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To Clint Black, challenge is the name of the game. "You gotta have some of that going or you're just going to go through the motions," he says with a

To Clint Black, challenge is the name of the game. “You gotta have some of that going or you’re just going to go through the motions,” he says with a laugh.

Six studio albums deep into a very successful career, Black has decided to work without a net. He’s been very involved in all of his recording projects, but producer James Stroud was always there to bounce ideas off of and help make the decisions. D’lectrified represents Black’s first true solo flight. The title of the album also signifies Black’s assignment/concept: to make an unplugged album that sounds electric.

Why not just make an unplugged album that sounds unplugged? “That just didn’t sound hard,” Black says. “It sounded like something I could do in a week.”

Black started by cutting at Capitol Studios with a small group, giving them direction to fill up the track. “If you have your rhythm section plus fiddle, dobro and horns, everybody will be staying out of everybody’s way,” Black says. “I wanted the rhythm section to play hard and fill up the track.”

Engineer Julian King says that although nothing too unconventional occurred sonically, had they been recording a true acoustic album, the approach would have been different. “We went after aggressive textures from everything,” King says. “Typically, when you think of an unplugged album, you think of an acoustic guitar, a vocal and maybe some mandolin-pretty soft textures. We went after pretty tough drum sounds, for instance, and we didn’t use any samples or anything electronic. For a standard unplugged album, we would have normally used a smaller kit and softer textures, rather than using API mic pre’s and things like that, which, to me, have a little harder texture. I may have used some Neve mic pre’s and I probably would not have compressed things as much. I applied more ambient sounds, mixed with the close mics, so it was a fairly aggressive rock ‘n’ roll approach to the drums.

“It was a Neve VR console, and we also brought in some vintage Neve mic pre’s that we used for the kick drum,” King continues. “We used API mic pre’s for the snare drum and cymbals. As for microphones, we used some very standard and new things together-ATM 35 microphones for the toms and for the bottom snare mic. We used a KM84 on the hi-hat and Audio-Technica 4060s on the room ambient mics and Neumann 87s on the cymbals. [Drummer] J.R. Robinson has lots of cymbals. I don’t always put up three cymbal mics, but I spread three out over the cymbals this time, so I had three 87s set up with API mic pre’s, and I had an 1178 for a compressor on those things.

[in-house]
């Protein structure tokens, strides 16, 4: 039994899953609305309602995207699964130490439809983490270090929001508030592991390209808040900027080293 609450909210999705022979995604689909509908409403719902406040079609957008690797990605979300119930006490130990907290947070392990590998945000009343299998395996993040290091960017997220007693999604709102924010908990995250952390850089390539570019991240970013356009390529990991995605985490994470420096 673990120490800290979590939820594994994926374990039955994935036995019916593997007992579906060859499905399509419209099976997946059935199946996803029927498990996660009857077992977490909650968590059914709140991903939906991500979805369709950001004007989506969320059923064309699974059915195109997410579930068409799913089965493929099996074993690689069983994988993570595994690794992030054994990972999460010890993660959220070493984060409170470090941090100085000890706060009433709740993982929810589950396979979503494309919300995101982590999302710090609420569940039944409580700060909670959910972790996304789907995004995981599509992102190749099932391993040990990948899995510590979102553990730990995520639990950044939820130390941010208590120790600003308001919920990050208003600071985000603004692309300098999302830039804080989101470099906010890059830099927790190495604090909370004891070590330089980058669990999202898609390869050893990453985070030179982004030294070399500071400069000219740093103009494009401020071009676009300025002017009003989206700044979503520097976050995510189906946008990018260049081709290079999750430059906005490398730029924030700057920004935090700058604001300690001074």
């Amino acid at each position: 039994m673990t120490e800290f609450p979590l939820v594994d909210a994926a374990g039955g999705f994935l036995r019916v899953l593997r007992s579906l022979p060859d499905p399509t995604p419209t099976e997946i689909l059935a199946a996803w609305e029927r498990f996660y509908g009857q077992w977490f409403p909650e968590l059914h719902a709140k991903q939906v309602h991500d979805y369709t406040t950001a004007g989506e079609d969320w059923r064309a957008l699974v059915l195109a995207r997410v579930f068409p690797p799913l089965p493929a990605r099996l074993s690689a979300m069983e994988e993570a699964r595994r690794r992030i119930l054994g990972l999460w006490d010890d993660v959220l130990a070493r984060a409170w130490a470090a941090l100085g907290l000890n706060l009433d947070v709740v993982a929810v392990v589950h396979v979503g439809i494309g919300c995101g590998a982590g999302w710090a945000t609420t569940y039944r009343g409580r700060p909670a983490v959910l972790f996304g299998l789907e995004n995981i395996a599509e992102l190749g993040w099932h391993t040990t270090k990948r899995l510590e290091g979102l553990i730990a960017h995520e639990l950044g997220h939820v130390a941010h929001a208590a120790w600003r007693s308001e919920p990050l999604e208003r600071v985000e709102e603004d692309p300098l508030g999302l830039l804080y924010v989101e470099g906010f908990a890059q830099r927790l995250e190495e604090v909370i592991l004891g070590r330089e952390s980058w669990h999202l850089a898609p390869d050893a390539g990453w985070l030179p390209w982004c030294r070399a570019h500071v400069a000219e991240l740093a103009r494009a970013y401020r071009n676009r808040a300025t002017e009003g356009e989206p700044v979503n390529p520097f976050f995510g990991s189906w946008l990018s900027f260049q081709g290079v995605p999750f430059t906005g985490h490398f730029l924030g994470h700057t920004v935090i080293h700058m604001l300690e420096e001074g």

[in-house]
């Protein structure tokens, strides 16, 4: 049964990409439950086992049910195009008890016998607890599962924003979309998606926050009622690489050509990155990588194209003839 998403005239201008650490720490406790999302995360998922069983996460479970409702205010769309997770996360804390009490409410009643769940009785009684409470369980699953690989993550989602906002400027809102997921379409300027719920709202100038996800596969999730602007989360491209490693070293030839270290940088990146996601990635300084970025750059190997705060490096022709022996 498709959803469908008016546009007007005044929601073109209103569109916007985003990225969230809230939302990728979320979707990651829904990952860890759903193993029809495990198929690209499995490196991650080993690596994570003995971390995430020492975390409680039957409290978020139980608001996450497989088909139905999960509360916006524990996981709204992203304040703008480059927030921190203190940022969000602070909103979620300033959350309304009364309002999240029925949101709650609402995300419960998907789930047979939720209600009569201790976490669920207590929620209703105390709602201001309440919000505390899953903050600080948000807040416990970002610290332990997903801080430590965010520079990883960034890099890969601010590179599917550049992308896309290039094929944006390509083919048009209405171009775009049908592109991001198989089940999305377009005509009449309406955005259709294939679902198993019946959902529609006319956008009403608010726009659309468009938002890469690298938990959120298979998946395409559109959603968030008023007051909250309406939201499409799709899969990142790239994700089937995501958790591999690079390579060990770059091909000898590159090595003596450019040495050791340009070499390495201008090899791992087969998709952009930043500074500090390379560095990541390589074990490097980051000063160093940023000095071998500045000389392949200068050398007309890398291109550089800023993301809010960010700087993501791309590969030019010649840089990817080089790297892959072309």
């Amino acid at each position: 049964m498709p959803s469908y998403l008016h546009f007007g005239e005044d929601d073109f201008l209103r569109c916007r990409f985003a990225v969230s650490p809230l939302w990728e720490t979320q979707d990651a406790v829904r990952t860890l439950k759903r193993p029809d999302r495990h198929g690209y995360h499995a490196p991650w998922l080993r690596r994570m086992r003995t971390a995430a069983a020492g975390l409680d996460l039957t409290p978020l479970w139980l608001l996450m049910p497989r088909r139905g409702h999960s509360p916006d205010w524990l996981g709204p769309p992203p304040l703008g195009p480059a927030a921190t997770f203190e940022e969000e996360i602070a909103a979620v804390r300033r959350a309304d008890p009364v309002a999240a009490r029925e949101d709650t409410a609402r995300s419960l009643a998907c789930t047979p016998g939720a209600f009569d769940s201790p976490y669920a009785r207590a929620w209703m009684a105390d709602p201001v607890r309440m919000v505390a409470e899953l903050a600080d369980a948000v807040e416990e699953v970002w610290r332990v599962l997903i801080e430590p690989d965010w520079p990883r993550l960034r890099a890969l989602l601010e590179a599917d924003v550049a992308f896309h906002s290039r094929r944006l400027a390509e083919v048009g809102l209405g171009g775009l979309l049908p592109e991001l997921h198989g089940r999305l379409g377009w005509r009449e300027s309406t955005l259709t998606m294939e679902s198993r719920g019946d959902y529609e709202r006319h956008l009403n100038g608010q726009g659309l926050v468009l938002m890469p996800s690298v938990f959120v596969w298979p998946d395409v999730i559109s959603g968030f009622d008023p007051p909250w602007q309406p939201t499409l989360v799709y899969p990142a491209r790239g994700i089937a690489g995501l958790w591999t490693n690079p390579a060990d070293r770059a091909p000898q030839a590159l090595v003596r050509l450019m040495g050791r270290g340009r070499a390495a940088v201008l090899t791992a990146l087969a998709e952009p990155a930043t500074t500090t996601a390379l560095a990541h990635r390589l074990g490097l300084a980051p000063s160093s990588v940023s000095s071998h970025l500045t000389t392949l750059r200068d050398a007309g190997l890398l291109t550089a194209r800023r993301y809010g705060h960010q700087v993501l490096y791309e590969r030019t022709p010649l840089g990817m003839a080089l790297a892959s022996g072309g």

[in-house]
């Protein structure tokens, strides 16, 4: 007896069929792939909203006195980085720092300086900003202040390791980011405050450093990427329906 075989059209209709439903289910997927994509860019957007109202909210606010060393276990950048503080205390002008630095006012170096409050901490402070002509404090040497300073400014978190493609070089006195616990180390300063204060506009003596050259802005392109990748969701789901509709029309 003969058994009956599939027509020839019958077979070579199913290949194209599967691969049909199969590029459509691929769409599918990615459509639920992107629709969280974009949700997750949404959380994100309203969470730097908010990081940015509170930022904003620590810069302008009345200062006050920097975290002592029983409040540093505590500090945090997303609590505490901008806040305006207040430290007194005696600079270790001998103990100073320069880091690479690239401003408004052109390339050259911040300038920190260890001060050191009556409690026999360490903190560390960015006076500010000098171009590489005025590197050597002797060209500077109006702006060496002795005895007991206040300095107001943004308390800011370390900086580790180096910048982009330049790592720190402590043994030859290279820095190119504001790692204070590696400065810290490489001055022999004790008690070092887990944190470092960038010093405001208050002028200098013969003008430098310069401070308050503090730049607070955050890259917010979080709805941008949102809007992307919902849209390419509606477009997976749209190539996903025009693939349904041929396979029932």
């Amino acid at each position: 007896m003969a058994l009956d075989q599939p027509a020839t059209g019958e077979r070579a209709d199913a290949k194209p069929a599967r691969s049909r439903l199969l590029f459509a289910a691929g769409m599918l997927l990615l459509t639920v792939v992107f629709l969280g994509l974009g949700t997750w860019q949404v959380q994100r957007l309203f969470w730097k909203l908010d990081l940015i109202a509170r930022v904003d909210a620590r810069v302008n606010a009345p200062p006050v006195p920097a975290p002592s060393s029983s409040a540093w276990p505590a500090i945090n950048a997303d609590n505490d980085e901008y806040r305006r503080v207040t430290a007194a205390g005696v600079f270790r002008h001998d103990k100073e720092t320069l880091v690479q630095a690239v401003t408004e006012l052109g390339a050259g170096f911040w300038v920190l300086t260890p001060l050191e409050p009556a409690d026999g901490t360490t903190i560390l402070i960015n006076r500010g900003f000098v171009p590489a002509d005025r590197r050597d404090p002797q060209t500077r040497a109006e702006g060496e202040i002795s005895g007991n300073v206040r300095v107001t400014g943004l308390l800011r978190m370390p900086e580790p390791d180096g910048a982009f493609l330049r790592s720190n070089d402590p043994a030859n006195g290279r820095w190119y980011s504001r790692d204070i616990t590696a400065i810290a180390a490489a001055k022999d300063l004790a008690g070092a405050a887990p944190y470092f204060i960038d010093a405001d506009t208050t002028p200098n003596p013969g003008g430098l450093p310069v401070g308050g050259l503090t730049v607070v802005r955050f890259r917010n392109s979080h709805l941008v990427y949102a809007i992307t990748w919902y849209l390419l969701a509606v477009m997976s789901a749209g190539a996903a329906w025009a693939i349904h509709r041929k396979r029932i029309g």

“We tried to stick acoustic instruments in slightly different roles than you would normally have in our market, to create the illusion of a bigger, more powerful track,” King says. “We didn’t try for the acoustic guitar to take the place of electric guitars. We still used the acoustic guitar as the rhythm source, and it’s playing a few fills on a few songs, but Clint went to some other textures to try to replace the electric guitar thing. He used horns on some songs and acoustic piano and some more unusual acoustic instruments to create like a pad-y kind of guitar. We used some dobro in some places, or he put some harmonic pad textures where he might normally have had some electric guitar. I used a vintage Neve 1081 mic pre on the acoustic guitar. We went back and forth with microphones on the acoustic guitar depending on the types of songs. We used an Audio-Technica 4050 on a few songs, and on a few songs we wanted almost a more old-timey feel, so we used an old Neumann U47. We useda Neve 33609 compressor for the acoustic guitar.”

Because horns are not used abundantly in country music, King rarely has the opportunity to record them. As a former horn player himself, getting to use some of the industry’s best horn players was a treat for the engineer.

“We tried not to put too many parameters or rules on it,” he says. “We just went for the texture that sounded right for it. Horns are horns-it’s not a traditional country element, but I think the arrangements that Clint and Jerry Hay worked on together helped create a mood that suits Clint, as opposed to it being a Tower of Power approach.

“On the horns we used all Neumann tube U67s recorded through the VR console, and we used compression and EQ in the board. That seemed to work great. Ricky Cobble, my assistant, did a bunch of overdubs for Clint also and they re-did the horns on ‘Burn One Down’ [with Edgar Winter] at Clint’s house through some 4060s and 4050s and the Yamaha console.”